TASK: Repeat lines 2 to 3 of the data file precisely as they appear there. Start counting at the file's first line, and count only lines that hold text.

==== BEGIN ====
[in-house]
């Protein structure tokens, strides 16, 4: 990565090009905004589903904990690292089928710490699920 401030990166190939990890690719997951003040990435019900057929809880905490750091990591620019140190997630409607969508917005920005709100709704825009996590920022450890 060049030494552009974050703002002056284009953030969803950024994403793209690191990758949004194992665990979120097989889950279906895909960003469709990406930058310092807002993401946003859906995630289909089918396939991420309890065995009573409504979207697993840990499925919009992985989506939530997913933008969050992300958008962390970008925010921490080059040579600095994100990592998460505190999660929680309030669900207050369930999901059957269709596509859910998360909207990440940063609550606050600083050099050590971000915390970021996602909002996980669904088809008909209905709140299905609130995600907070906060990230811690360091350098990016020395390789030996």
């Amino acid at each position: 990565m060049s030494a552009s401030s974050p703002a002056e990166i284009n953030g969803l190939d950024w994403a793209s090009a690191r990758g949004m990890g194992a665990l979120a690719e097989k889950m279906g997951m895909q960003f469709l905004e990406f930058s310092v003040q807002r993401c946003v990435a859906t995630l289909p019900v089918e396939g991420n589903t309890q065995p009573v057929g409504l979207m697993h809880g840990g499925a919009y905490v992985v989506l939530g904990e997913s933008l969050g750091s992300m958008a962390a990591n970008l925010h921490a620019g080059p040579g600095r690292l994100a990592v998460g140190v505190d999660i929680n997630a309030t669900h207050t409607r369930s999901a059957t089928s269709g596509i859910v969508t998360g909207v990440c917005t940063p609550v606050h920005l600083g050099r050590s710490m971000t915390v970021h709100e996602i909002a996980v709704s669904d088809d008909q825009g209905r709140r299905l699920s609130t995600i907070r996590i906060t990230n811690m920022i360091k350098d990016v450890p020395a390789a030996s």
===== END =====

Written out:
């Protein structure tokens, strides 16, 4: 990565090009905004589903904990690292089928710490699920 401030990166190939990890690719997951003040990435019900057929809880905490750091990591620019140190997630409607969508917005920005709100709704825009996590920022450890 060049030494552009974050703002002056284009953030969803950024994403793209690191990758949004194992665990979120097989889950279906895909960003469709990406930058310092807002993401946003859906995630289909089918396939991420309890065995009573409504979207697993840990499925919009992985989506939530997913933008969050992300958008962390970008925010921490080059040579600095994100990592998460505190999660929680309030669900207050369930999901059957269709596509859910998360909207990440940063609550606050600083050099050590971000915390970021996602909002996980669904088809008909209905709140299905609130995600907070906060990230811690360091350098990016020395390789030996």
């Amino acid at each position: 990565m060049s030494a552009s401030s974050p703002a002056e990166i284009n953030g969803l190939d950024w994403a793209s090009a690191r990758g949004m990890g194992a665990l979120a690719e097989k889950m279906g997951m895909q960003f469709l905004e990406f930058s310092v003040q807002r993401c946003v990435a859906t995630l289909p019900v089918e396939g991420n589903t309890q065995p009573v057929g409504l979207m697993h809880g840990g499925a919009y905490v992985v989506l939530g904990e997913s933008l969050g750091s992300m958008a962390a990591n970008l925010h921490a620019g080059p040579g600095r690292l994100a990592v998460g140190v505190d999660i929680n997630a309030t669900h207050t409607r369930s999901a059957t089928s269709g596509i859910v969508t998360g909207v990440c917005t940063p609550v606050h920005l600083g050099r050590s710490m971000t915390v970021h709100e996602i909002a996980v709704s669904d088809d008909q825009g209905r709140r299905l699920s609130t995600i907070r996590i906060t990230n811690m920022i360091k350098d990016v450890p020395a390789a030996s």